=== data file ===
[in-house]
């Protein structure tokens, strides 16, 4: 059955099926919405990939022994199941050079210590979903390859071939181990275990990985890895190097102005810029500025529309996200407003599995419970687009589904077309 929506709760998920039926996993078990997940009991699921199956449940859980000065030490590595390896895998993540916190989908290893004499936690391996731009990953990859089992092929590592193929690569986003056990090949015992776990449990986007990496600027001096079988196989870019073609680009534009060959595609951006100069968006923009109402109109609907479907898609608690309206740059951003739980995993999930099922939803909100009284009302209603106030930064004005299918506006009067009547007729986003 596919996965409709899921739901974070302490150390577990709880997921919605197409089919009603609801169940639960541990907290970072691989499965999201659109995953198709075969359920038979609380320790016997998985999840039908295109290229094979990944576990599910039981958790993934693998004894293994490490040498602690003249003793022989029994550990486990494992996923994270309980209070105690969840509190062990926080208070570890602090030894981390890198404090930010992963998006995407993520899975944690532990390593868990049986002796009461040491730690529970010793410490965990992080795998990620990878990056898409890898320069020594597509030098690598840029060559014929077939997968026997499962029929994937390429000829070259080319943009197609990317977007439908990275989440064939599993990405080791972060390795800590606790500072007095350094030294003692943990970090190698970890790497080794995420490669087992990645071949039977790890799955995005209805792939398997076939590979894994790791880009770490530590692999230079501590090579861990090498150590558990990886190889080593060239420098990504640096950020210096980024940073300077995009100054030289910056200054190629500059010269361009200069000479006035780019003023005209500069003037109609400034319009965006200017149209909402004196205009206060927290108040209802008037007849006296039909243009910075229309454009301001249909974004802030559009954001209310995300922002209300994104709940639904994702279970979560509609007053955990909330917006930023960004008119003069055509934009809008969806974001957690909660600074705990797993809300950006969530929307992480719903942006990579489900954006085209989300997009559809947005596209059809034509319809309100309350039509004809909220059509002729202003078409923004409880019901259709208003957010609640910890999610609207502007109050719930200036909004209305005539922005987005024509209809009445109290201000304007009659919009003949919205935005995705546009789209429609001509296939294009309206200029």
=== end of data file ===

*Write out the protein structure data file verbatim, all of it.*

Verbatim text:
[in-house]
């Protein structure tokens, strides 16, 4: 059955099926919405990939022994199941050079210590979903390859071939181990275990990985890895190097102005810029500025529309996200407003599995419970687009589904077309 929506709760998920039926996993078990997940009991699921199956449940859980000065030490590595390896895998993540916190989908290893004499936690391996731009990953990859089992092929590592193929690569986003056990090949015992776990449990986007990496600027001096079988196989870019073609680009534009060959595609951006100069968006923009109402109109609907479907898609608690309206740059951003739980995993999930099922939803909100009284009302209603106030930064004005299918506006009067009547007729986003 596919996965409709899921739901974070302490150390577990709880997921919605197409089919009603609801169940639960541990907290970072691989499965999201659109995953198709075969359920038979609380320790016997998985999840039908295109290229094979990944576990599910039981958790993934693998004894293994490490040498602690003249003793022989029994550990486990494992996923994270309980209070105690969840509190062990926080208070570890602090030894981390890198404090930010992963998006995407993520899975944690532990390593868990049986002796009461040491730690529970010793410490965990992080795998990620990878990056898409890898320069020594597509030098690598840029060559014929077939997968026997499962029929994937390429000829070259080319943009197609990317977007439908990275989440064939599993990405080791972060390795800590606790500072007095350094030294003692943990970090190698970890790497080794995420490669087992990645071949039977790890799955995005209805792939398997076939590979894994790791880009770490530590692999230079501590090579861990090498150590558990990886190889080593060239420098990504640096950020210096980024940073300077995009100054030289910056200054190629500059010269361009200069000479006035780019003023005209500069003037109609400034319009965006200017149209909402004196205009206060927290108040209802008037007849006296039909243009910075229309454009301001249909974004802030559009954001209310995300922002209300994104709940639904994702279970979560509609007053955990909330917006930023960004008119003069055509934009809008969806974001957690909660600074705990797993809300950006969530929307992480719903942006990579489900954006085209989300997009559809947005596209059809034509319809309100309350039509004809909220059509002729202003078409923004409880019901259709208003957010609640910890999610609207502007109050719930200036909004209305005539922005987005024509209809009445109290201000304007009659919009003949919205935005995705546009789209429609001509296939294009309206200029």